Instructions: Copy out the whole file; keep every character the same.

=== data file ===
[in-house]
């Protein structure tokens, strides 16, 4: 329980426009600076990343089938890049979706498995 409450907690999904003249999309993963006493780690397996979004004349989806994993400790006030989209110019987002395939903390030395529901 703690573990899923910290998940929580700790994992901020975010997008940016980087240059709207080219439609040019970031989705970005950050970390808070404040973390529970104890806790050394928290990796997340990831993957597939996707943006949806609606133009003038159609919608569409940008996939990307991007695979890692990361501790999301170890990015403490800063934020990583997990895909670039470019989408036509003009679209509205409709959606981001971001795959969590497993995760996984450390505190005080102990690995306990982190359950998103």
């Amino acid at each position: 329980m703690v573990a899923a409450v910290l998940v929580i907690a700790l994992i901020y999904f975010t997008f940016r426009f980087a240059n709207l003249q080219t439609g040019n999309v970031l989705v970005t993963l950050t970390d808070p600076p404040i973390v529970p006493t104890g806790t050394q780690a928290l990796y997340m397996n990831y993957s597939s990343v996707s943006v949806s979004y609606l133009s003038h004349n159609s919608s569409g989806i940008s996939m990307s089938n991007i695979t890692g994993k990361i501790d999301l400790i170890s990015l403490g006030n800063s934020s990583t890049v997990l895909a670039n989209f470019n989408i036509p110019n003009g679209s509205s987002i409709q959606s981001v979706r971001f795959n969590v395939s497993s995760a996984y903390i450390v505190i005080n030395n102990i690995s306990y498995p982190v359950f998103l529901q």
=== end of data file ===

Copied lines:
[in-house]
């Protein structure tokens, strides 16, 4: 329980426009600076990343089938890049979706498995 409450907690999904003249999309993963006493780690397996979004004349989806994993400790006030989209110019987002395939903390030395529901 703690573990899923910290998940929580700790994992901020975010997008940016980087240059709207080219439609040019970031989705970005950050970390808070404040973390529970104890806790050394928290990796997340990831993957597939996707943006949806609606133009003038159609919608569409940008996939990307991007695979890692990361501790999301170890990015403490800063934020990583997990895909670039470019989408036509003009679209509205409709959606981001971001795959969590497993995760996984450390505190005080102990690995306990982190359950998103």
């Amino acid at each position: 329980m703690v573990a899923a409450v910290l998940v929580i907690a700790l994992i901020y999904f975010t997008f940016r426009f980087a240059n709207l003249q080219t439609g040019n999309v970031l989705v970005t993963l950050t970390d808070p600076p404040i973390v529970p006493t104890g806790t050394q780690a928290l990796y997340m397996n990831y993957s597939s990343v996707s943006v949806s979004y609606l133009s003038h004349n159609s919608s569409g989806i940008s996939m990307s089938n991007i695979t890692g994993k990361i501790d999301l400790i170890s990015l403490g006030n800063s934020s990583t890049v997990l895909a670039n989209f470019n989408i036509p110019n003009g679209s509205s987002i409709q959606s981001v979706r971001f795959n969590v395939s497993s995760a996984y903390i450390v505190i005080n030395n102990i690995s306990y498995p982190v359950f998103l529901q």